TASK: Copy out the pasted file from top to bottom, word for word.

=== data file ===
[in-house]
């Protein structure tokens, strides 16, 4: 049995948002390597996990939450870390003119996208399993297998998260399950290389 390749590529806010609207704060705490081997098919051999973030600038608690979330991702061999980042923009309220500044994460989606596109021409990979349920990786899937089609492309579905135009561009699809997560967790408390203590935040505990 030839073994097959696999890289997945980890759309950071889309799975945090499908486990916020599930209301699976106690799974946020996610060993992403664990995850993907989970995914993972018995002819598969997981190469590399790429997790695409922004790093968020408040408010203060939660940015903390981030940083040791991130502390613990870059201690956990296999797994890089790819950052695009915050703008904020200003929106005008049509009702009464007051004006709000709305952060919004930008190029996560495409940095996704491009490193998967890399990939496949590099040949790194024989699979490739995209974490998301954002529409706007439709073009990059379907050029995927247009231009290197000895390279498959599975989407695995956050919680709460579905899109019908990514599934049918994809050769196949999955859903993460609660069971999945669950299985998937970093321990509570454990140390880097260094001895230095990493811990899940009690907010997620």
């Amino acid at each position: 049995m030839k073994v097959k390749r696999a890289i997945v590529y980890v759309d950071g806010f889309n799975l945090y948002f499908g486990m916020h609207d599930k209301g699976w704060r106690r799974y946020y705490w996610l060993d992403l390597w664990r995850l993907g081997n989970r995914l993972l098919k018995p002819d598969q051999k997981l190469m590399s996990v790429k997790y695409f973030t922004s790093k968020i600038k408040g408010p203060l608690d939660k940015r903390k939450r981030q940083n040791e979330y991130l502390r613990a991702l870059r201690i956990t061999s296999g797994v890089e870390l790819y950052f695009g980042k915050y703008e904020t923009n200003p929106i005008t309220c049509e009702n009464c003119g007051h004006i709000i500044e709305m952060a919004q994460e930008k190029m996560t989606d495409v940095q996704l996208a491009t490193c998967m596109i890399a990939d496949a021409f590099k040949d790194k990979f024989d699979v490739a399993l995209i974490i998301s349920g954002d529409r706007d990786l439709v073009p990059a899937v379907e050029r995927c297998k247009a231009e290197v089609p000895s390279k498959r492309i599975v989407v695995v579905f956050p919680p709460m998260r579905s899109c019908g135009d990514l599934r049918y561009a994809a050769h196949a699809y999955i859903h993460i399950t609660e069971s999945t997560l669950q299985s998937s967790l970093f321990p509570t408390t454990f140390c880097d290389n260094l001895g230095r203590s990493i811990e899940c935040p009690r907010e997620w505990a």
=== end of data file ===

[in-house]
């Protein structure tokens, strides 16, 4: 049995948002390597996990939450870390003119996208399993297998998260399950290389 390749590529806010609207704060705490081997098919051999973030600038608690979330991702061999980042923009309220500044994460989606596109021409990979349920990786899937089609492309579905135009561009699809997560967790408390203590935040505990 030839073994097959696999890289997945980890759309950071889309799975945090499908486990916020599930209301699976106690799974946020996610060993992403664990995850993907989970995914993972018995002819598969997981190469590399790429997790695409922004790093968020408040408010203060939660940015903390981030940083040791991130502390613990870059201690956990296999797994890089790819950052695009915050703008904020200003929106005008049509009702009464007051004006709000709305952060919004930008190029996560495409940095996704491009490193998967890399990939496949590099040949790194024989699979490739995209974490998301954002529409706007439709073009990059379907050029995927247009231009290197000895390279498959599975989407695995956050919680709460579905899109019908990514599934049918994809050769196949999955859903993460609660069971999945669950299985998937970093321990509570454990140390880097260094001895230095990493811990899940009690907010997620």
């Amino acid at each position: 049995m030839k073994v097959k390749r696999a890289i997945v590529y980890v759309d950071g806010f889309n799975l945090y948002f499908g486990m916020h609207d599930k209301g699976w704060r106690r799974y946020y705490w996610l060993d992403l390597w664990r995850l993907g081997n989970r995914l993972l098919k018995p002819d598969q051999k997981l190469m590399s996990v790429k997790y695409f973030t922004s790093k968020i600038k408040g408010p203060l608690d939660k940015r903390k939450r981030q940083n040791e979330y991130l502390r613990a991702l870059r201690i956990t061999s296999g797994v890089e870390l790819y950052f695009g980042k915050y703008e904020t923009n200003p929106i005008t309220c049509e009702n009464c003119g007051h004006i709000i500044e709305m952060a919004q994460e930008k190029m996560t989606d495409v940095q996704l996208a491009t490193c998967m596109i890399a990939d496949a021409f590099k040949d790194k990979f024989d699979v490739a399993l995209i974490i998301s349920g954002d529409r706007d990786l439709v073009p990059a899937v379907e050029r995927c297998k247009a231009e290197v089609p000895s390279k498959r492309i599975v989407v695995v579905f956050p919680p709460m998260r579905s899109c019908g135009d990514l599934r049918y561009a994809a050769h196949a699809y999955i859903h993460i399950t609660e069971s999945t997560l669950q299985s998937s967790l970093f321990p509570t408390t454990f140390c880097d290389n260094l001895g230095r203590s990493i811990e899940c935040p009690r907010e997620w505990a």